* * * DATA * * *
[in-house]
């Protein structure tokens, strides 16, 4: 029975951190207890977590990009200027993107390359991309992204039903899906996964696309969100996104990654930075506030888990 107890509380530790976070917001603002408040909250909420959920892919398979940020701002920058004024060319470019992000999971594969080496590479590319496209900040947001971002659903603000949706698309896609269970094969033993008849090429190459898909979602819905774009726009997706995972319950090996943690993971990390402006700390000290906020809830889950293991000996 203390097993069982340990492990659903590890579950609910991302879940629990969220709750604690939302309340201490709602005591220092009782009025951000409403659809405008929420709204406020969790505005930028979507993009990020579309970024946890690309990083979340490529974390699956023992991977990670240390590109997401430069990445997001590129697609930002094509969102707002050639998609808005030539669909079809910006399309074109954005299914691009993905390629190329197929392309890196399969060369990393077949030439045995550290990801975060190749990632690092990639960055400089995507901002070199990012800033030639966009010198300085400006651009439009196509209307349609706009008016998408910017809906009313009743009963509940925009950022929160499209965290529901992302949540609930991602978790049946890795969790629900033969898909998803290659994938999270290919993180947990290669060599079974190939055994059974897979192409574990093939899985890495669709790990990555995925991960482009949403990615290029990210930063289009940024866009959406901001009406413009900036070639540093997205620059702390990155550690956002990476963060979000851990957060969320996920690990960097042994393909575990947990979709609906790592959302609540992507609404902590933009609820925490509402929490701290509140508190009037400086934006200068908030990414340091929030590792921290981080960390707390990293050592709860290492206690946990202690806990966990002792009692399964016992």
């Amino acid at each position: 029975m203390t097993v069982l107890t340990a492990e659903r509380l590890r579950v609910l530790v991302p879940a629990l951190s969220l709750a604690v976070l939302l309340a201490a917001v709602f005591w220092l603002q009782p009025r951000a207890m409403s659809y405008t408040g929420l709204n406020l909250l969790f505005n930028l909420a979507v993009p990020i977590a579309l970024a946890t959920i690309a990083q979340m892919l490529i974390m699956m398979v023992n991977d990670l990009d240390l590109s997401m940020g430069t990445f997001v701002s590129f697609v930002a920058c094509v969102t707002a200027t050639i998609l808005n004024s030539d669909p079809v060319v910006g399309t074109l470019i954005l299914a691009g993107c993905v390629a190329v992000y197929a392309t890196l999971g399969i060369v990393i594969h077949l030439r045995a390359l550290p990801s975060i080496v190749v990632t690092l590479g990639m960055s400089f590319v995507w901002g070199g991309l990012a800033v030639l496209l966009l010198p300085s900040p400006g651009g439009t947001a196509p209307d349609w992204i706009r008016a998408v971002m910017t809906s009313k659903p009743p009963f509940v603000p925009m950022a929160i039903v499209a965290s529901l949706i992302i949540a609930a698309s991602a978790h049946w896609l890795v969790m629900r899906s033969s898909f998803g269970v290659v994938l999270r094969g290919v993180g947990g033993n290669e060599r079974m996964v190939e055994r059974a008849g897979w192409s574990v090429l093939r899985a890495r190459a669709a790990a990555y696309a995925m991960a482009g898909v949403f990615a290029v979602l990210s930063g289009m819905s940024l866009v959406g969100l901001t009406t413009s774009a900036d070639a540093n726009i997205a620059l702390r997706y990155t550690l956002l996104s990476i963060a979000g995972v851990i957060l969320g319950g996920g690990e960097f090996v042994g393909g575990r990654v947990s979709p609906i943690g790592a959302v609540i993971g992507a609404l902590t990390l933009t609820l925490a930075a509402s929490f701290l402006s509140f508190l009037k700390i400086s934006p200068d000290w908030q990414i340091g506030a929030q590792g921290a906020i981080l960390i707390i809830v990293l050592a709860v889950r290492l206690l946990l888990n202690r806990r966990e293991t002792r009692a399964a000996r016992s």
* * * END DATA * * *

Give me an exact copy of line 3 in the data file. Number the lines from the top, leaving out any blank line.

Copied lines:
């Amino acid at each position: 029975m203390t097993v069982l107890t340990a492990e659903r509380l590890r579950v609910l530790v991302p879940a629990l951190s969220l709750a604690v976070l939302l309340a201490a917001v709602f005591w220092l603002q009782p009025r951000a207890m409403s659809y405008t408040g929420l709204n406020l909250l969790f505005n930028l909420a979507v993009p990020i977590a579309l970024a946890t959920i690309a990083q979340m892919l490529i974390m699956m398979v023992n991977d990670l990009d240390l590109s997401m940020g430069t990445f997001v701002s590129f697609v930002a920058c094509v969102t707002a200027t050639i998609l808005n004024s030539d669909p079809v060319v910006g399309t074109l470019i954005l299914a691009g993107c993905v390629a190329v992000y197929a392309t890196l999971g399969i060369v990393i594969h077949l030439r045995a390359l550290p990801s975060i080496v190749v990632t690092l590479g990639m960055s400089f590319v995507w901002g070199g991309l990012a800033v030639l496209l966009l010198p300085s900040p400006g651009g439009t947001a196509p209307d349609w992204i706009r008016a998408v971002m910017t809906s009313k659903p009743p009963f509940v603000p925009m950022a929160i039903v499209a965290s529901l949706i992302i949540a609930a698309s991602a978790h049946w896609l890795v969790m629900r899906s033969s898909f998803g269970v290659v994938l999270r094969g290919v993180g947990g033993n290669e060599r079974m996964v190939e055994r059974a008849g897979w192409s574990v090429l093939r899985a890495r190459a669709a790990a990555y696309a995925m991960a482009g898909v949403f990615a290029v979602l990210s930063g289009m819905s940024l866009v959406g969100l901001t009406t413009s774009a900036d070639a540093n726009i997205a620059l702390r997706y990155t550690l956002l996104s990476i963060a979000g995972v851990i957060l969320g319950g996920g690990e960097f090996v042994g393909g575990r990654v947990s979709p609906i943690g790592a959302v609540i993971g992507a609404l902590t990390l933009t609820l925490a930075a509402s929490f701290l402006s509140f508190l009037k700390i400086s934006p200068d000290w908030q990414i340091g506030a929030q590792g921290a906020i981080l960390i707390i809830v990293l050592a709860v889950r290492l206690l946990l888990n202690r806990r966990e293991t002792r009692a399964a000996r016992s």